The Surrey, England-based quintet You Me At Six released their latest album, Cavalier Youth, on January 26, 2014 to rave reviews. Now, in support of this new recording, the band are touring all over Europe before hitting North America to play to hoards of fans on a near nightly basis. Busy schedule aside, lead guitarist Chris Miller was kind enough to take some time to answer gear questions for us. Check out what he uses and how it impacted Cavalier Youth.
What one piece of gear do you use to obtain your signature sound?
Miller: My live sound for You Me At Six is very much humbucker equipped guitars with a Marshall JCM800. This varies in the studio but live I have always used this. I have a signature guitar with Ibanez at the moment which is awesome and I use that pretty exclusively live. It’s called the CMM1. It has a humbucker in the bridge which is also coil tapped and a p90 in the neck position so it pretty much does anything. Really handy. I have used Ibanez for years and used to use the old artist models from the 70’s as they were a cheaper than Les Pauls but were just as good in my opinion.
What about it makes it so important to you?
Miller: The key is the amp. In my opinion the JCM800 was the best amp Marshall ever made. It does one thing, big open huge classic distortion. It doesn’t do much else but it does this extremely well. They all sound different, but I have found a few I like and kept them for the last 6 or 7 years.
How was this gear used during the recording of your latest album?
Miller: We always have this set up of 800 and humbucker equipped guitar as our safe zone when recording. It’s nice to know that the safe sound is fucking awesome hah. When recording we try any and everything to get the sound we are after. Vintage, new, expensive or cheap it doesn’t mean shit when your recording. It’s what is right for that particular sound or moment.
How do you recreate your album (guitar/vocal/bass) tones in your live set?
Miller: I run two amps and quite a vast pedal board to recreate it. My JCM800 for the dirty sound and then an original TS808 to boost it for the heavier stuff. I use a zvex super hard on for solo boosts also. A two rock studio pro 50 for cleans. Nothing can beat this amp for clean. I have had 60’s blackface deluxe reverbs, AC30’s and JTM45s but nothing even touches this amp. It’s amazing. My board is controlled by a switcher made by ‘The gig rig’ called G2. It is amazing. Saves me tap dancing around turning 2 or more pedals on at the same time and controls my delay pedal via midi. I use delays on pretty much every song and play to a click so they have to be perfect.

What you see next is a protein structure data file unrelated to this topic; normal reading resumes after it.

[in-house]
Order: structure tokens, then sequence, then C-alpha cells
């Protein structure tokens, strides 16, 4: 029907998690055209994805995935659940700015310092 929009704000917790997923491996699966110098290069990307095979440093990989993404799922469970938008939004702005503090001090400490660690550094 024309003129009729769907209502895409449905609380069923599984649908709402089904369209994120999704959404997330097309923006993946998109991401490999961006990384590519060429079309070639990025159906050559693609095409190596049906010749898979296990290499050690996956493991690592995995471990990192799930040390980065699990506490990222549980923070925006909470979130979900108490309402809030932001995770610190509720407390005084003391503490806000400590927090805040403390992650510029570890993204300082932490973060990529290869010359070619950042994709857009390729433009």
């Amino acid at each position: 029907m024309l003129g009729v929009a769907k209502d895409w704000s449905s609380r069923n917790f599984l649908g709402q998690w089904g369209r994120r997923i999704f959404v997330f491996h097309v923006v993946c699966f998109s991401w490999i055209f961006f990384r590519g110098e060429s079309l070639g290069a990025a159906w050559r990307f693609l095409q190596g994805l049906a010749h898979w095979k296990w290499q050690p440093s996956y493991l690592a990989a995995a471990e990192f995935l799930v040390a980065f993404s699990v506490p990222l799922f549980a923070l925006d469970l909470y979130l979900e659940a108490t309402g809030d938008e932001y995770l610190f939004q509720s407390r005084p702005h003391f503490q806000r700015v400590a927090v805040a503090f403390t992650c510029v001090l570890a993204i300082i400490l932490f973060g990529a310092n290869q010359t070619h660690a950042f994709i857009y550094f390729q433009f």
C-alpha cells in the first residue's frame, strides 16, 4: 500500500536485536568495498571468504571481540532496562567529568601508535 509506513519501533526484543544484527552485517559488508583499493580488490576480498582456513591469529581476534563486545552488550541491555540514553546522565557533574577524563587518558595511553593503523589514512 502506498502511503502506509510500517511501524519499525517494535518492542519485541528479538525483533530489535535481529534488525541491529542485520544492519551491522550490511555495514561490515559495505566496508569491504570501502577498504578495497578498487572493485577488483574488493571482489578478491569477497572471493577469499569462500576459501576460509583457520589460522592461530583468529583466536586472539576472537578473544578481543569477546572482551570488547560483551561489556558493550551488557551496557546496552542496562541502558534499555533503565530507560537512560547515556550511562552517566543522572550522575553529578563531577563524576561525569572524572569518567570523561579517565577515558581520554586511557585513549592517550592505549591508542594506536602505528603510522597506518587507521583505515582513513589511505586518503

What are the major pros and cons?
Miller: Pros: fun to have a lot of gear. Cons: more to go wrong.
Do you have a backup for this gear, if so, what?
Miller: We always bring another guitar head with us just in case. Normally a JCM800 or 900 so it can be quickly swapped and dialed in as we know those amps so well. We have back ups for each guitar also as we play in a few different tunings.
How long have you had it, how do you use it, would you ever change it?
Miller: I don’t think the JCM800 will ever change. I have tried everything under the sun, but nothing has ever matched it for me personally.
Give us your best “gear goes wrong” story.
Miller: I had a 70’s Marshall Plexi and it blew up whilst we were playing years ago. Couldn’t fix it and all the other bands where being dicks and wouldn’t lend me an amp. Sat and watched side stage the rest of the set. Hah!
Any final thoughts or comments on the gear?
Miller: I love it all. It’s been an obsession ever since I got my first guitar and I don’t think it will ever go away. Even though it sounds like a fairly complex rig, if it all goes to shit on the night I know I can still have a great show with just my guitar and my 800.
Check out the song “Hope For The Best”